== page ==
Asking for Letters of Recommendation
February 14, 2011
Letters of recommendation aren’t a golden ticket to your dream job, but they can set you apart from other candidates with equivalent experience and skills. Letters of recommendation “round out” your personality by providing information about your work style, motivation, and special qualities that only you can bring to the table. When applying for graduate school or a post-BA job, it is a good idea to gather several letters of recommendation from a professor or employer who knows you well.
Asking for a letter of recommendation can be a nerve-wracking experience. Often, an employer or graduate school will ask for academic and employer letters, and it is important to choose recommenders who know you well and can also attest to your character and talents. You should always set up a private, face-to-face meeting when asking for a letter of recommendation, and explain exactly what you are applying for. Provide him/her with a copy of your resume and a short list of things you would like your recommender to mention in the letter, as well as a deadline for submitting the letter. Make sure you decide on an early deadline so you have ample time to remind your recommender about the letter, or to find a new recommender if necessary. If your recommender falls behind schedule, do not hesitate to remind him/her of the need for your letter and offer to provide additional information to help him/her along.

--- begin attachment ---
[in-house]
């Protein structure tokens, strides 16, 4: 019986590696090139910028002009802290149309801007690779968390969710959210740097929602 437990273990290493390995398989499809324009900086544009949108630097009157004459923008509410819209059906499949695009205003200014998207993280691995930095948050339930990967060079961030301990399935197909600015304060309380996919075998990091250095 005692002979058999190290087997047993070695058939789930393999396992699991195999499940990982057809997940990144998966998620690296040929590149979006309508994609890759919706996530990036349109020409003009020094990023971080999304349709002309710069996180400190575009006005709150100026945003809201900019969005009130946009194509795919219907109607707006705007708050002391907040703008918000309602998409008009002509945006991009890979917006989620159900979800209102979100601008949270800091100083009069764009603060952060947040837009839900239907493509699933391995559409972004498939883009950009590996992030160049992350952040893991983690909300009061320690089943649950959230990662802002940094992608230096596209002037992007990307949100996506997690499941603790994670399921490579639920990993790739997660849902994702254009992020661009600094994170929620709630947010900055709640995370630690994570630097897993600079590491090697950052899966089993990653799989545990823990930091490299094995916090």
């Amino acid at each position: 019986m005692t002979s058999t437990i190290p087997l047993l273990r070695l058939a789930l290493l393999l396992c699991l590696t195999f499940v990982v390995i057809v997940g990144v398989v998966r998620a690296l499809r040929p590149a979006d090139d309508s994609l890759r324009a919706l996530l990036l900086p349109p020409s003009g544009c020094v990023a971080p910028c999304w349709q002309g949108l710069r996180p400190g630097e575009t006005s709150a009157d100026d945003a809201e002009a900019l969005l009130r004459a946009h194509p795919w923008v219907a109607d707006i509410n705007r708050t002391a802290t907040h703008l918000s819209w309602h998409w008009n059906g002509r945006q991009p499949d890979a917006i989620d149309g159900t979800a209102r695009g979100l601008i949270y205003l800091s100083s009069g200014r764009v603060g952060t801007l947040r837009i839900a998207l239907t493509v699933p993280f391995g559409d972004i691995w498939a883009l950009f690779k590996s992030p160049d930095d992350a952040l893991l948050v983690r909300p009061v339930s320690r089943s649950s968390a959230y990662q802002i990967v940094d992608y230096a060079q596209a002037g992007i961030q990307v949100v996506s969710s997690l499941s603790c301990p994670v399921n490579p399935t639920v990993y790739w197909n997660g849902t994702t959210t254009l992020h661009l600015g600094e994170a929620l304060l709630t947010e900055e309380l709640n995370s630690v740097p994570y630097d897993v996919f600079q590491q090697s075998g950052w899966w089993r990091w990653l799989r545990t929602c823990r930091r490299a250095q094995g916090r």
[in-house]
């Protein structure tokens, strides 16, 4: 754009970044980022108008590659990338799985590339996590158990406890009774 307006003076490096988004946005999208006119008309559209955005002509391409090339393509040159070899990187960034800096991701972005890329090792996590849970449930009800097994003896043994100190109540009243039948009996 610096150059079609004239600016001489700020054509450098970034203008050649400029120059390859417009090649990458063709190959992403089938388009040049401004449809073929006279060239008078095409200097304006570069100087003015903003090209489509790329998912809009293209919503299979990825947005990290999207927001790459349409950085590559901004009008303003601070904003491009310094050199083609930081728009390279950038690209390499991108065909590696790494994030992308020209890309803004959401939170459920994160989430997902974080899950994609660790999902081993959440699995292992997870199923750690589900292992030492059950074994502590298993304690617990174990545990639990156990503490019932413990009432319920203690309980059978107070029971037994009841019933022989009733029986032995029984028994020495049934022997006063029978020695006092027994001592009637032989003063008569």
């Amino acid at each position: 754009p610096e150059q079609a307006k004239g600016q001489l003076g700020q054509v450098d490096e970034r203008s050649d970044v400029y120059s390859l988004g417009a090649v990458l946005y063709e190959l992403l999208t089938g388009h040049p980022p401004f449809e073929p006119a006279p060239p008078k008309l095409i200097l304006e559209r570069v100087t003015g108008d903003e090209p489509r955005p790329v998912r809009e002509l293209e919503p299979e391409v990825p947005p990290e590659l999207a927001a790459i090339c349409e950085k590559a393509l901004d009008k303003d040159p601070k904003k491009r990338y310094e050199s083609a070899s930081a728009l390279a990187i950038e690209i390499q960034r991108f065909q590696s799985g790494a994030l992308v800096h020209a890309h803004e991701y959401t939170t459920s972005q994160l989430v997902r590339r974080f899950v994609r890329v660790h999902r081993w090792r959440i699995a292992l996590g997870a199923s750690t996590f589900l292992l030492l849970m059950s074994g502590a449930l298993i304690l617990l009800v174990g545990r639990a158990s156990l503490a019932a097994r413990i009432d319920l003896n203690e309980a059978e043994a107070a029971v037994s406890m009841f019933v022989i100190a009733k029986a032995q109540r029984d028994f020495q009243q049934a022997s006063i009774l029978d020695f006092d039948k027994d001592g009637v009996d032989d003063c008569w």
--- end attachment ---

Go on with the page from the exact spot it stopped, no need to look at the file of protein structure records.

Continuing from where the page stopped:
It is a good idea to make your recommendation letters as specific as possible, especially when you are clear about your career goals. However, you can also ask employers or professors for general letters of recommendation to be kept on file. Hamilton students have the option of storing recommendation letters in an online storage service called Interfolio. It is easy to set up an account, and it only costs $19 per year to maintain your file. Upon establishing your file, the law requires that you either waive your right to view the letters (making them confidential), or retain your right to access. While the choice is ultimately up to you, many graduate schools prefer confidential letters, and professors may require confidentiality before they agree to write a letter.
Once your application is complete and your letters of recommendation have been received, it is important to acknowledge your recommenders for their help. A genuinely appreciate, hand-written note is an ideal way to thank your recommender for taking time out of their schedule to help you on your way to your dream career!